Comparing apples and oranges
There is a big hype about the VVIP contest in two constituencies in Uttar Pradesh – Amethi and Varanasi – from where the two prime ministerial aspirants are contesting. As the AAP chief Kejriwal puts it succinctly, ‘Benares and Amethi are the only two contests that matter in this election. Our priority must be to have Narendra Modi and Rahul Gandhi defeated.’ While there should be no surprise at both winning their respective seats, the challengers are trying to bring down their margin.
Congress vice president Rahul Gandhi is contesting from his family pocket borough Amethi for the third time. Now that polling is over, we have to wait for 16 May. Rahul had won the seat in 2009 with a 3.70-lakh margin. So why should his margin come down? Although ground level reports show that Amethi is quite disappointed with lack of amenities and infrastructure expected in a VVIP constituency, Rahul should be able to retain the seat despite the anti-Congress mood in the country, many say. If Rahul Gandhi loses the elections, then the challenger would also become a giant killer.
Secondly, Gandhi is facing two high profile challengers – Kumar Viswas of the Aam Aadmi Party and Smriti Irani of the BJP – both outsiders. While Rahul is campaigning all over the country leaving it to his sister Priyanka Gandhi to campaign for him, the other two are camping in Amethi.
Thirdly, both the AAP and the BJP are keen to challenge the Gandhi scion. The BJP had shown that it could bring down the margin when it fielded Sushma Swaraj against Sonia Gandhi in Bellary in 1999 when Swaraj lost just by 55,000 votes.
But comparing Varanasi and Amethi will be like comparing apples and oranges. They have some similarities and also some dissimilarity. Both are witnessing a lively fight – representing colour, caste, religion, emotion and symbolism. While Varanasi is the ancient holy city for the Hindus, it is also important for the Buddhists and Jains. It is a symbol of Hindu religion, education and culture and there is nothing surprising why Modi has chosen this seat It attracts not only pilgrims but also tourists and has its old world charm in the 100 odd Ghats, lanes and by-lanes. The city is full of life as people are seen enjoying the famous Benarasi paan and lassi or buying Benarsi sarees.
In contrast, Amethi is a sleepy rural constituency and comes alive only during elections. It has no signs of a VVIP constituency. The AAP and the BJP are fully utilising the issues of lack of amenities, education and health. In the Assembly elections in 2012, the Congress won only two seats in Amethi. The BJP prime ministerial candidate Modi has chosen Varanasi as his second seat. First of all representing Varanasi is symbolic as he claims he has come from the land of Somnath to seek the blessings of Vishwanath. Most prime ministers including Vajpayee had chosen the UP route to reach 7, Race Course Road. Secondly, Varanasi is considered a safe BJP seat as the party has held it for long. In the 2009, elections party’s former president Murli Manohar Joshi narrowly won the seat.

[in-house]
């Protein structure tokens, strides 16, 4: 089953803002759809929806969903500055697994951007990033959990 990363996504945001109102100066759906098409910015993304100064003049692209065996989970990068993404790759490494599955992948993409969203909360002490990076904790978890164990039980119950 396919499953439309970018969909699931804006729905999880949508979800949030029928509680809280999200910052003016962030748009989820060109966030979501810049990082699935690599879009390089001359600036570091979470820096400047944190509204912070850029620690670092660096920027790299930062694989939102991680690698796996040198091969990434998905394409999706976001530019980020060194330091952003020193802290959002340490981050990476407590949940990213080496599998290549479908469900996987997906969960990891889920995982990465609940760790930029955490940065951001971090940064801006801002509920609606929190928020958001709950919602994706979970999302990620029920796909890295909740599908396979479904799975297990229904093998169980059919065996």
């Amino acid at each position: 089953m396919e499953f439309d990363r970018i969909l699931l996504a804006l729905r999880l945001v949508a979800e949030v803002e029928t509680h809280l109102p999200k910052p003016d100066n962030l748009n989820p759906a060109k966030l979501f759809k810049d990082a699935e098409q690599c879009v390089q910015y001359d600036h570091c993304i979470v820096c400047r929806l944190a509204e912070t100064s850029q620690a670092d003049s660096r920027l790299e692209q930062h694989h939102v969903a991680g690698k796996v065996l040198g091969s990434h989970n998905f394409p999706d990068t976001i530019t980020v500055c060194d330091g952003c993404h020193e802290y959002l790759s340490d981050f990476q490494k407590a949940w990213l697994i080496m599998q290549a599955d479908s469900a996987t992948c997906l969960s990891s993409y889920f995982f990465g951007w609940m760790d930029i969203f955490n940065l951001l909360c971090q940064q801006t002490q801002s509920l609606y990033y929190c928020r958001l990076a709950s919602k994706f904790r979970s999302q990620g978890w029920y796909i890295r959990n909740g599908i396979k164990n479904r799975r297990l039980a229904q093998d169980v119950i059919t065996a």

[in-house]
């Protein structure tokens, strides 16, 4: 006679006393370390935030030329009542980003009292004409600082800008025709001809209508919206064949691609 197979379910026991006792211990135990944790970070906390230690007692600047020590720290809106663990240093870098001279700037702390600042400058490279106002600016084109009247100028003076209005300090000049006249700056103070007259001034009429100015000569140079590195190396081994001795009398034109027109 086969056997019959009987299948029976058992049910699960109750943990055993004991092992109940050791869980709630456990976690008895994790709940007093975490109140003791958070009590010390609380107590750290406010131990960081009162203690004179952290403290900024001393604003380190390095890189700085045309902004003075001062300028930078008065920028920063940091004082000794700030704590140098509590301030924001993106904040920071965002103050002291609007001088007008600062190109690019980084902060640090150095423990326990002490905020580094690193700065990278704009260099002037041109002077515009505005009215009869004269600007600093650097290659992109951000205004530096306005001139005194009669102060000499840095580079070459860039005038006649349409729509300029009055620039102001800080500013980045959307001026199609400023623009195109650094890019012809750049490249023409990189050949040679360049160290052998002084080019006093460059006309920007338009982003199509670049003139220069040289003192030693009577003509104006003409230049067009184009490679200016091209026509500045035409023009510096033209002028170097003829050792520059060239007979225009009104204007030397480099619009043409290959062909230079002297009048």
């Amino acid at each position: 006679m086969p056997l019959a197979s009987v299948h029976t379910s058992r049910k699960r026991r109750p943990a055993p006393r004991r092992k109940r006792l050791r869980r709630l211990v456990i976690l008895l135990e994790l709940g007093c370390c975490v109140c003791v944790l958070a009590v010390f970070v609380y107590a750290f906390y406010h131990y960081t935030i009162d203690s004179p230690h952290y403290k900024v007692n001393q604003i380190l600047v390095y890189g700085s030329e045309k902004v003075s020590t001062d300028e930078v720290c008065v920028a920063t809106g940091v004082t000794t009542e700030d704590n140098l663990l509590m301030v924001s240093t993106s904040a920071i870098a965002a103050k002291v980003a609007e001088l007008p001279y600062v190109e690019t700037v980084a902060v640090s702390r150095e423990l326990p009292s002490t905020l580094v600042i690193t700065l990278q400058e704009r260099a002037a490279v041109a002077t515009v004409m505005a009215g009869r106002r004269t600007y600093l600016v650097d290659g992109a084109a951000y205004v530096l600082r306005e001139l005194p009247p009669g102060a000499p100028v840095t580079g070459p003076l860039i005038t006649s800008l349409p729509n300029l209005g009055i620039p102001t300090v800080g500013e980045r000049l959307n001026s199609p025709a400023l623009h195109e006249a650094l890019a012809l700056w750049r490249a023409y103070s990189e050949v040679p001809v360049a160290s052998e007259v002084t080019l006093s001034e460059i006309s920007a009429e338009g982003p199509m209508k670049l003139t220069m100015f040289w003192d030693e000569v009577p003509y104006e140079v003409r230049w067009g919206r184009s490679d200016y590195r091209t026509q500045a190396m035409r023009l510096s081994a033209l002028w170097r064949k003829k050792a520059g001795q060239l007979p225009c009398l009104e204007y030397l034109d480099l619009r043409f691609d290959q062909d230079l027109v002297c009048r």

Thirdly and more importantly, BJP hopes that the Modi magic might work not only in 29 poorvanchal seats, but also 14 adjoining seats in Avadh region and nine in Bihar influencing 52 seats in all.
Modi too has two min challengers – AAP chief Kejriwal and the Congress candidate Ajay Rai. Kejriwal has the track record of a giant killer. He believes in micro level strategy. He has already held secret meetings with Hindu seers and sought the help of Muslim clerics. His campaign got a boost when the Jamait e Islami Hind extended its support to AAP. If Muslims help him, he will emerge as number two.
The Congress has fielded Ajay Rai, a sitting Congress legislator who is playing his Bhumihar card pretty well. The BJP has begun to take note of Rai whose campaign is picking up steadily. The SP and the BSP candidates are almost non- entities. Getting ready for a photo finish contest in Varanasi, the opposition parties are quietly working on a plan to make it a Modi versus the rest contest. There is a tacit understanding between political groups to consolidate the opposition votes against Modi. The sudden withdrawal of Quami Ekta Dal candidate Mukhtar Ansari from the fray and his support to Ajay Rai gives clear indication of the regroupings. The caste is an important factor in their electoral fortunes. However, the 3.5 lakh Muslims hold the key to the success of the candidate as well as their margin.
If Modi has impressed Varanasi with his mega road show, Kejriwal is everywhere concentrating in rural Varanasi. He might have taken a leaf from late Kanshiram who said, ‘One fights the first election to lose, the second to ensure defeat of the party you want to replace…and the last one to win and seek political power’. He meets people in small groups, visits the Ghats, goes round the lanes of impoverished Muslim weavers and seeks the support of Dalits, Muslims and the economically poor.
Modi is packaged as the only leader who can give stable government and provide decisive leadership to bring changer. The entire Sangh Parivar is working overtime for him apart from senior leaders campaigning for him.
The 3.5 lakh Muslims most of whom are poor weavers living in pitiable conditions and facing stiff competition from China are looking for a candidate who can defeat Modi. The more the BJP flexes its muscle the more the Muslims fear Modi. In both the VVIP constituencies, the margin depends upon the Muslim votes. They have a choice between the AAP and the Congress and they are probably moving towards AAP in Varanasi and Congress in Amethi. IPA